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Analytical Essay on The New Negro: Role of Same-sex Desire in Richard Bruce Nugent’s Smoke, Lilies and Jade

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Fire!! Magazine, subtitled ‘Devoted to Younger Negro artists’ was published, for the first and final time, in New York in 1926. Despite the number of African American periodicals released before this magazine, Fire!! “caused a sensation […] which had never been known in Negro journalism before”[footnoteRef:1]. Edited by Wallace Thurman with contributions from other black artists of the Harlem Renaissance, Matthew Hannah argues that Fire!! advocated for “aesthetic representations of life as it really is, regardless of the “moral” considerations of uplift ideology”[footnoteRef:2]. I am inclined to partly disagree with Hannah’s comment, his proposition that Fire!! presented “life as it really is” formulating a problematic connection between the magazine and authenticity. Utilising art and literature as its mode of enlightenment, Fire!! alternatively provides a narrative of exploration. Rather than offering a vehement reaction to thoughts about black representation made by intellectuals such as W.E.B Du Bois and Alain Locke of the New Negro movement, Fire!! is concerned with the changing attitudes of the younger generation, troubling uplift ideology through exploring topics such as, prostitution, interracial relationships and homosexuality. Often hailed as “the first overtly homoerotic story published by a black writer,” Richard Bruce Nugent’s Smoke Lilies and Jade figures prominently in the magazine for its queer sexual content[footnoteRef:3]. Through overt presentations of queer sexual fluidity, Nugent adheres to the overall aims of Fire!!, exploring new attitudes towards black representation and confronting specific discourses of racial uplift, inspiring a more complex reading of sexuality. How can we read the significance of queer sexual desire as an exploration of possibility and changing political attitudes, both personally and in relation to the spatial significance of Harlem? This essay will discuss the role of same-sex desire in Nugent’s Smoke, Lilies and Jade. I shall focus firstly on Nugent’s formal experimentations and use of overt sexual language as an exploration of the tensions between queer sexual desire and specific discourses of racial uplift. I shall then discuss the spatial significance of Harlem in the text, arguing that Nugent formulates Harlem as a space of possibility which enables Alex’s sexual exploration. [1: Abby Ann Arthur Johnson and Ronald M. Johnson, “Forgotten Pages: Black Literary Magazines in the 1920s” Journal of American Studies. 8.03 (1974), pp. 363-382, (p372).] [2: Matthew N. Hannah, “Desires Made Manifest: The Queer Modernism of Wallace Thurman’s Fire!!.” Journal of Modern Literature, 38.3, (2015), pp. 162–180, (p166).] [3: Christa Schwarz, Gay Voices of the Harlem Renaissance (Bloomington: Indiana University Press, 2003), (p40). ]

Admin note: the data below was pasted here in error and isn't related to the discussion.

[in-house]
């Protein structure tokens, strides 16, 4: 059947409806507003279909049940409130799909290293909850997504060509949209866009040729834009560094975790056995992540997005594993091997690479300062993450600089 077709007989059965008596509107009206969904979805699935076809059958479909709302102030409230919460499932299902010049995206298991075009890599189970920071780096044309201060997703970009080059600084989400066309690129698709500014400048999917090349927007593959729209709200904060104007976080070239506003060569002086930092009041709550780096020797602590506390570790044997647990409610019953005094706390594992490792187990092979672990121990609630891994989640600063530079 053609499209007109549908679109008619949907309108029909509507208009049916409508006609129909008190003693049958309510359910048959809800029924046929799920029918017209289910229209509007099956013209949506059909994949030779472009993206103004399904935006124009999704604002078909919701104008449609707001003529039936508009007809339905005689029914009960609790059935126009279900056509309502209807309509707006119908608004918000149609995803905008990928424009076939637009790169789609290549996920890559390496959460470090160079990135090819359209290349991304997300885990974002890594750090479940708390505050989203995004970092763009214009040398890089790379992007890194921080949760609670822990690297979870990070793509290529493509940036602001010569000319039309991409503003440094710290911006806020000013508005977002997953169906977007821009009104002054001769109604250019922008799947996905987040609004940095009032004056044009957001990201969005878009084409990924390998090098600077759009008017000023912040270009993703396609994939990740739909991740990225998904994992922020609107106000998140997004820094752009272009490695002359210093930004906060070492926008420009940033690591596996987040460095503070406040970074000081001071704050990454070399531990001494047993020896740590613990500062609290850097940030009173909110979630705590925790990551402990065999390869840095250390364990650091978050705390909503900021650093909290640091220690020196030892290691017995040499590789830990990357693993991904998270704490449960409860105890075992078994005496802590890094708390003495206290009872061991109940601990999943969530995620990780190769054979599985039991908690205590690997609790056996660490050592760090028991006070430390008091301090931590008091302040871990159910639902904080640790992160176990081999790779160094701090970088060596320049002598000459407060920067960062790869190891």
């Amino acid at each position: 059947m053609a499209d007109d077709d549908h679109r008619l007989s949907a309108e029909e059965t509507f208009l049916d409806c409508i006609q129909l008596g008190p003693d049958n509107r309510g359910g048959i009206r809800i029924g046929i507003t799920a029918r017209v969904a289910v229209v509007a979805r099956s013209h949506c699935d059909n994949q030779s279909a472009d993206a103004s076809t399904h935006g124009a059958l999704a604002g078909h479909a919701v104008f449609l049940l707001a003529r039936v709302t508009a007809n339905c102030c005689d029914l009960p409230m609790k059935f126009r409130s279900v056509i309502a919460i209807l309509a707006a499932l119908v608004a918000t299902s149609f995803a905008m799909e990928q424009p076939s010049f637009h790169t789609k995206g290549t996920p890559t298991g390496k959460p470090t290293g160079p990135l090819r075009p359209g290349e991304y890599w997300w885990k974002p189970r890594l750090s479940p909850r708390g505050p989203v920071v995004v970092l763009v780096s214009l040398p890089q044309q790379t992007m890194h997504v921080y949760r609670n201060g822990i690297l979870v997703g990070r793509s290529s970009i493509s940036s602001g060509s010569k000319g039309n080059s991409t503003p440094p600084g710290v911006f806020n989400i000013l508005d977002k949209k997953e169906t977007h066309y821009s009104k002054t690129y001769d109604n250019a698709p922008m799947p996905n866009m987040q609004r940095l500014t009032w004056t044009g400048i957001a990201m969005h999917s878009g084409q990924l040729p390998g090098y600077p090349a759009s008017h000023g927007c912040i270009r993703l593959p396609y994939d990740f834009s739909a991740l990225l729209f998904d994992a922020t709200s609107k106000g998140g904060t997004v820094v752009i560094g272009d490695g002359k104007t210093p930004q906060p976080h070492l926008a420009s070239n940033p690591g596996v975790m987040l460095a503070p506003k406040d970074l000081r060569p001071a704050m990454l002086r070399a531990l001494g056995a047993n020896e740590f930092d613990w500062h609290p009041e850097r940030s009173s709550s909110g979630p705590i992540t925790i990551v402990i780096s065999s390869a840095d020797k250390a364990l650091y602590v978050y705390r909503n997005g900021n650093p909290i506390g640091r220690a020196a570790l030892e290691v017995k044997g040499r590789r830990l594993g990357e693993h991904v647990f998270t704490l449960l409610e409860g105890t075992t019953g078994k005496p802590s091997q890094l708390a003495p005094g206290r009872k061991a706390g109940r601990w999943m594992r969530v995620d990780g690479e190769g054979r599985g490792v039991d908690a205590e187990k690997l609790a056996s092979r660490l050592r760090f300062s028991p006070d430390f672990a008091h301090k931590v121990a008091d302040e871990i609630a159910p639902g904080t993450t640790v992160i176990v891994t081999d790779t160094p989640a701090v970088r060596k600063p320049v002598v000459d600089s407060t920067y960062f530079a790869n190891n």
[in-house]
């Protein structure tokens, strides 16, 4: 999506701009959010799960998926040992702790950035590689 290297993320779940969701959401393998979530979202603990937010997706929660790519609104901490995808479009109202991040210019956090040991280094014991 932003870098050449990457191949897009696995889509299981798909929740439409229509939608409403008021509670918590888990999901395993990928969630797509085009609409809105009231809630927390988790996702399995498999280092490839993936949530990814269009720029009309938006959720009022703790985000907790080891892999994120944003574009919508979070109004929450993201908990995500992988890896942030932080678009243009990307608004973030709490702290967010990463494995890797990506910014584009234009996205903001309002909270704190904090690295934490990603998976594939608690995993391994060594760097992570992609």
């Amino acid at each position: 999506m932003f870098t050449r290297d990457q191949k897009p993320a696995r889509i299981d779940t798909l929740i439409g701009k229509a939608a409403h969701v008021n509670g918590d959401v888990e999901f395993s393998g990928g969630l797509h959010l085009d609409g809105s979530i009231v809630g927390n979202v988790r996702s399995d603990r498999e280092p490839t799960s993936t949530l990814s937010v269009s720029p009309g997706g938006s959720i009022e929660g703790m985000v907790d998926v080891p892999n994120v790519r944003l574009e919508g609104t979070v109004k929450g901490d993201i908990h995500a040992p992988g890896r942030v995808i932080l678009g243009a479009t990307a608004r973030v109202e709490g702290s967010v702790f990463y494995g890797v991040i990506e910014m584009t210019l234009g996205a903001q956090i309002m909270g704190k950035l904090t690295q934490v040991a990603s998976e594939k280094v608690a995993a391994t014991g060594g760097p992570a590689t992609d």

Undoubtedly, Nugent’s most striking formal experimentation in Smoke, Lilies and Jade is structuring the text through persistent use of ellipses. Although ellipses typically indicate omission, Nugent’s technique elegantly connects thought and speech, dream and reality, formulating a free indirect discourse in which “very little is unsaid, very little is repressed”[footnoteRef:4]. From the section opening “the church was crowded…”[footnoteRef:5], the reader becomes entangled in Alex’s sexual thoughts. Interlaced through ellipses, queer fantasy and reality exist within the same sentence and the visualisation of the exterior world becomes blurred by Alex’s subconscious desire – “the young man was singing it again…Beauty’s lips had pressed hard…cool” (p38). This continues, Alex’s head “swollen” from overwhelming, “expanding…contracting” (p38) desire as the fantasy of Beauty dominates the writing. Language builds to an orgasmic effect, the repeating motif “fy ah Lawd, fy ah gonna burn ma soul” (p38) suspended by ellipses as the final moments of the section lingers at the point of climax, “he could feel Beauty’s body…close against his…hot…tense…white…and soft…” (p38). Reality is exceeded by Alex’s unapologetic queer fantasy. Performing the role of the artist he desires to be, rather than resisting fantasy, Alex takes pleasure in finding the words to sexually imagine his beloved[footnoteRef:6]. The ellipses support this, connecting fragmentations of sexual thoughts to present, as Micheal Cobb notes, “unrestrained queer expression”[footnoteRef:7]. It is important to emphasise that Cobb’s remark on homoerotic expression does not mean Nugent’s text should be read as a manifesto for gay, black love. Garber calls Smoke, Lilies and Jade a “defence of homosexual love,”[footnoteRef:8] wrongly assigning a gay rights consciousness to the text and reducing the complexity in Nugent’s writing. It is, I argue, more useful to analyse the role of same-sex desire through the lens of sexual and political exploration. Cobb is conscious of the ellipses’ multiplicity, also proposing: “the ellipses indicate the opposite of Locke’s smooth racial veneer, and offers, instead, the choppy incompleteness of sentence fragments strewn together by a thematic or interracial queerness”[footnoteRef:9]. Cobb’s choice of language implies an undercurrent of disruption beneath Alex’s unrestrained language of desire. This disruption confronts the political ethos of the New Negro, whose key goals were to “fight social battles and compensate social wrongs’ through a discourse of uplift, characterised by embodying respectability and opposing “the psychology of implied inferiority”[footnoteRef:10]. Returning to the repeated motif “fyah…,” whilst also punctuating orgasmic intensity, echoes Langston Hughes’ opening forward to Fire!!, “Fy-ah Lawd, Fy-ah gonna burn ma soul” (p1). Cobb’s assertion of elliptical disruption converts same-sex desire into a rallying cry, troubling the conservatism of uplift ideology[footnoteRef:11]. Thus, Nugent uses Alex to explore the tension between queer sexual desire and racial uplift, posing the question: can one be themselves, free in their desires, in relation to discourses of racial uplift? The role of same-sex fantasy and desire becomes an exploration of racial self and sexual possibility, pondering the questions of a younger artistic generation in contention with the ethos of the New Negro. [4: Hannah, “Desires Made Manifest: The Queer Modernism of Wallace Thurman’s Fire!!.” (p174). Michael L. Cobb, “Insolent Racing, Rough Narrative: The Harlem Renaissance’s Impolite Queers” Callaloo. 23.1 (2000) pp.328–351, (p344).] [5: Fire!! Devoted to Younger Negro Artists (1926), reissue edited by Richard Bruce Nugent and Thomas H.Wirth (1982). Accessed on https://issuu.com/poczineproject/docs/poczp_fire_1926_readview [27 October 2020]. (p38). Further references will be indicated through brackets in the main text. ] [6: Cobb, “Insolent Racing, Rough Narrative: The Harlem Renaissance’s Impolite Queers,’ (p344).] [7: ibid, 345.] [8: Eric Garber, “A Spectacle in Color: The Lesbian and Gay Subculture of Jazz Age Harlem,” in Hidden in History: Reclaiming the Gay and Lesbian Past, ed. by Martin Duberman (New York: New York American Library, 1989), pp. 318–33 (p330).] [9: Cobb, “Insolent Racing, Rough Narrative: The Harlem Renaissance’s Impolite Queers” (p345).] [10: Eric King Watts, “African American ethos and hermeneutical rhetoric: An exploration of Alain Locke’sThe New Negro” Quarterly Journal of Speech. 88.1 (2002) pp.19-32, (p25).] [11: Cobb, “Insolent Racing, Rough Narrative: The Harlem Renaissance’s Impolite Queers” (p345).]